Challenges in large-scale bioinformatics projects

Sarah Morrison-Smith, Christina Boucher, Aleksandra Sarcevic, Noelle Noyes, Catherine O’Brien, Nazaret Cuadros, Jaime Ruiz

Research output: Contribution to journalArticlepeer-review

4 Scopus citations


Biological and biomedical research is increasingly conducted in large, interdisciplinary collaborations to address problems with significant societal impact, such as reducing antibiotic resistance, identifying disease sub-types, and identifying genes that control for drought tolerance in plants. Many of these projects are data driven and involve the collection and analysis of biological data at a large-scale. As a result, life-science projects, which are frequently diverse, large and geographically dispersed, have created unique challenges for collaboration and training. We examine the communication and collaboration challenges in multidisciplinary research through an interview study with 20 life-science researchers. Our results show that both the inclusion of multiple disciplines and differences in work culture influence collaboration in life science. Using these results, we discuss opportunities and implications for designing solutions to better support collaborative tasks and workflows of life scientists. In particular, we show that life science research is increasingly conducted in large, multi-institutional collaborations, and these large groups rely on “mutual respect” and collaboration. However, we found that the interdisciplinary nature of these projects cause technical language barriers and differences in methodology affect trust. We use these findings to guide our recommendations for technology to support life science. We also present recommendations for life science research training programs and note the necessity for incorporating training in project management, multiple language, and discipline culture.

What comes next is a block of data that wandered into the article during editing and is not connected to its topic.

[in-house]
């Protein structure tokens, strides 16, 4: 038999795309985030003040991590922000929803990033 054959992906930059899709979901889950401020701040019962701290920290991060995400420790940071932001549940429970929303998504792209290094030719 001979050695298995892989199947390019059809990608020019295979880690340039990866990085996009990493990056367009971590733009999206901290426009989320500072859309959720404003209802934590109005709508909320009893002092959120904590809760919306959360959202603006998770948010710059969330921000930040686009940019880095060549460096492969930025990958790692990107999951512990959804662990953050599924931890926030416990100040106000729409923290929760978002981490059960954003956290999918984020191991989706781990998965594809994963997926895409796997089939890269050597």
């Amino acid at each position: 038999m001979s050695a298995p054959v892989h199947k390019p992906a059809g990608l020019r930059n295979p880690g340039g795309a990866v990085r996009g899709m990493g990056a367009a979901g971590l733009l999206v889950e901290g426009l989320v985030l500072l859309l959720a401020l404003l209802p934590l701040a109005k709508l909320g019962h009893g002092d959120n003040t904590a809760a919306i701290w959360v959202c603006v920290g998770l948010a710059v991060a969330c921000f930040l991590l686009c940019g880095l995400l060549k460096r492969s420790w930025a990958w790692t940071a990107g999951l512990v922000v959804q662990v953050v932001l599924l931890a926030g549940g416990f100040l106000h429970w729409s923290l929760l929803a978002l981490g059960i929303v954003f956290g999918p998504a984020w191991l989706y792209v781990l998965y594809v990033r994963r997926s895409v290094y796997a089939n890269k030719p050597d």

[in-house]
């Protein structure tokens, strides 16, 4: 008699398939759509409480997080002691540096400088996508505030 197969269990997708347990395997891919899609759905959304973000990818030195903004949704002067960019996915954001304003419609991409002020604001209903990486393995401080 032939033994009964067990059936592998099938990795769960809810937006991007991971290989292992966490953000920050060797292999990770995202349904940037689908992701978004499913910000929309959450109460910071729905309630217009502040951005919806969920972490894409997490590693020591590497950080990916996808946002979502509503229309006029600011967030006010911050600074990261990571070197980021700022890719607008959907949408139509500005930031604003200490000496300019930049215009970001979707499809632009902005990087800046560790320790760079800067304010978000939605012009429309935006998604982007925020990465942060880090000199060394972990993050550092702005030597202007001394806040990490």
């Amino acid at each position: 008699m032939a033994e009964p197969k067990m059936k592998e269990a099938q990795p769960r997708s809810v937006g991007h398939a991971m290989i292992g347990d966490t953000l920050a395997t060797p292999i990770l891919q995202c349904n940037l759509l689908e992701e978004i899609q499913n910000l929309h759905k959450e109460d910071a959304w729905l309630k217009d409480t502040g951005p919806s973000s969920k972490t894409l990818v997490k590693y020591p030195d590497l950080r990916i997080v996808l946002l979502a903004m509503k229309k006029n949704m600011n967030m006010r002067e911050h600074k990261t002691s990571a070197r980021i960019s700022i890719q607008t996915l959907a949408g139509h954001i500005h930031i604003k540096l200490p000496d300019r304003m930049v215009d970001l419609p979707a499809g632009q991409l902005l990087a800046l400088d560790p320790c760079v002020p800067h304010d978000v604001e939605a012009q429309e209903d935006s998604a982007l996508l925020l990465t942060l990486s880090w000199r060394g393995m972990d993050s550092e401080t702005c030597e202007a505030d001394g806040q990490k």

Original languageEnglish (US)
Article number125
JournalHumanities and Social Sciences Communications
Issue number1
StatePublished - Dec 2022

Bibliographical note

Funding Information:
This work is partially supported by National Science Foundation Grant Award #IIS-2013998. Any opinions, findings, and conclusions or recommendations expressed in this paper are those of the authors and do not necessarily reflect these agencies’ views. The authors would like to thank Isaac Wang, Courtney Sanchez, Megan Hofmann, Julia Chang, Ariel Goldman, Aditi Patil, Dipashreya Sur, Luiza Leschziner, and Christopher Dean for assisting in the data analysis and related works.

Publisher Copyright:
© 2022, The Author(s).


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